Dr. Judah Cohen has posted a new long term outlook for arctic weather patterns.

It is very technical (I have read it three times and I still don’t understand it), but some of our amateur meteorologists might enjoy reading it.

“Arctic Oscillation and Polar Vortex Analysis and Forecasts
July 6, 2020”

Some highlights:


Certainly, one of the biggest if not the biggest weather news story of the summer so far has been the high-pressure system/heat dome that setup over Siberia in June leading to record breaking high temperatures and wildfires across Siberia.  The exceptional warmth has caused sea ice to melt at a record pace in the Laptev Sea adjacent to Siberia and has contributed to an overall acceleration of sea ice melt for the entire Arctic basin over the past several weeks.  That high pressure system that sat over Siberia for much of June has now drifted into the Central Arctic centered near the North Pole.

Therefore, the circulation pattern in the Central Arctic is likely to be very different from recent Julys.  The circulation in the Central Arctic has been dominated by low pressure resulting in relatively cloudy, cool weather.  So even though Arctic sea ice at the end of the winter was at or near record low extent no new record annual minimums have been observed since 2012 because summer low pressure in the Central Arctic slowed sea ice melt. However, at a minimum for the first half of July, the Central Arctic will be dominated by high pressure favoring relatively sunny and warm weather, which is conducive to accelerated sea ice melt.  There does seem to be a higher probability that the sea ice minimum in 2020 will be lower than recent summers and may even challenge the record low of summer 2012.”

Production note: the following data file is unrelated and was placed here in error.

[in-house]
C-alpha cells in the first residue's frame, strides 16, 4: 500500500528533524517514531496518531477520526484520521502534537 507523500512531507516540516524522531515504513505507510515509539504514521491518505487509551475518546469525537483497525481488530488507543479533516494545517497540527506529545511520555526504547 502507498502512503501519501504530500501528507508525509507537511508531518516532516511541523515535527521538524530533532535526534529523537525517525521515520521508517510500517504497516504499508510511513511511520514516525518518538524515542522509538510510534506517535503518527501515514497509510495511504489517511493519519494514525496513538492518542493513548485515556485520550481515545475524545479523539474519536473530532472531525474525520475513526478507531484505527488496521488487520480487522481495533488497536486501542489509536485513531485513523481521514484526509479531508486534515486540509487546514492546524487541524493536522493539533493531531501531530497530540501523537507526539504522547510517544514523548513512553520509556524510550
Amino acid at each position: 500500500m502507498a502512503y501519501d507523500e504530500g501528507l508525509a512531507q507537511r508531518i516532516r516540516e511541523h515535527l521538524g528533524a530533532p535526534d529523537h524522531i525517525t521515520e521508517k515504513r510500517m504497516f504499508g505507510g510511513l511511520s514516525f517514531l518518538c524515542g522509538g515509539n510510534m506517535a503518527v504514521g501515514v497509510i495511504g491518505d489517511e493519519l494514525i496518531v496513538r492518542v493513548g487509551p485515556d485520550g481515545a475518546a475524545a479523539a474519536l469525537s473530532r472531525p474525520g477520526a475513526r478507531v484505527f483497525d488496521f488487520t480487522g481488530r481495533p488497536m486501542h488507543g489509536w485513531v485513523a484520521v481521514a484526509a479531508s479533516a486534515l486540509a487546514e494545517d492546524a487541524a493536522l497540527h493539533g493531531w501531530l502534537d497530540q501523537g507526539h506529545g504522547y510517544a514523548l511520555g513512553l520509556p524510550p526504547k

I also thought this comment was interesting based on some discussions upthread:

“Longer Term


The latest plot of the polar cap geopotential height anomalies (PCHs) currently shows normal to above normal PCHs in both the troposphere and the lower stratosphere with normal to below normal PCHs in the mid-stratosphere (Figure 11).  However, PCHs in the lower stratosphere are predicted to reverse to normal to below normal while PCHs in the troposphere are predicted to remain mostly positive (Figure 11).  The GFS forecasts of a reversal to cold stratospheric PCHs have been overdone much of the spring and I wouldn’t consider the forecast reliable.”

The first Figure below is Figure 11.  The second one is Figure 13 in the article.

Arctic sea ice / Re: The 2020 melting season
« on: July 05, 2020, 07:47:47 PM »
I'm here. I learned from A-Team that, because sea ice is a deformable medium, the best thing to do is to look at markers of where it is moving. There's no disagreement that high pressure over the pole leads to compaction around the pole and low pressure leads to dispersion. That said, the Arctic has many obstacles that cause sea ice to pile up, rotate and thin. Moreover, high pressure causes easterly winds along the shelf margins which induce upwelling. Persistent winds of 10 days or more can cause strong coastal upwelling events which may bring up stored heat from subsurface layers.

The worst set up for sea ice is low pressure over the pole in the winter and high pressure in midsummer. Guess what? That exactly what's happened this year.

Arctic sea ice / Re: The 2020 melting season
« on: July 05, 2020, 12:28:06 AM »
Am I correct in remembering that this kind of sunshine can cause up to 5cm/day of top melt? So this week long HP could melt 30cm off of wide swaths of the ASI?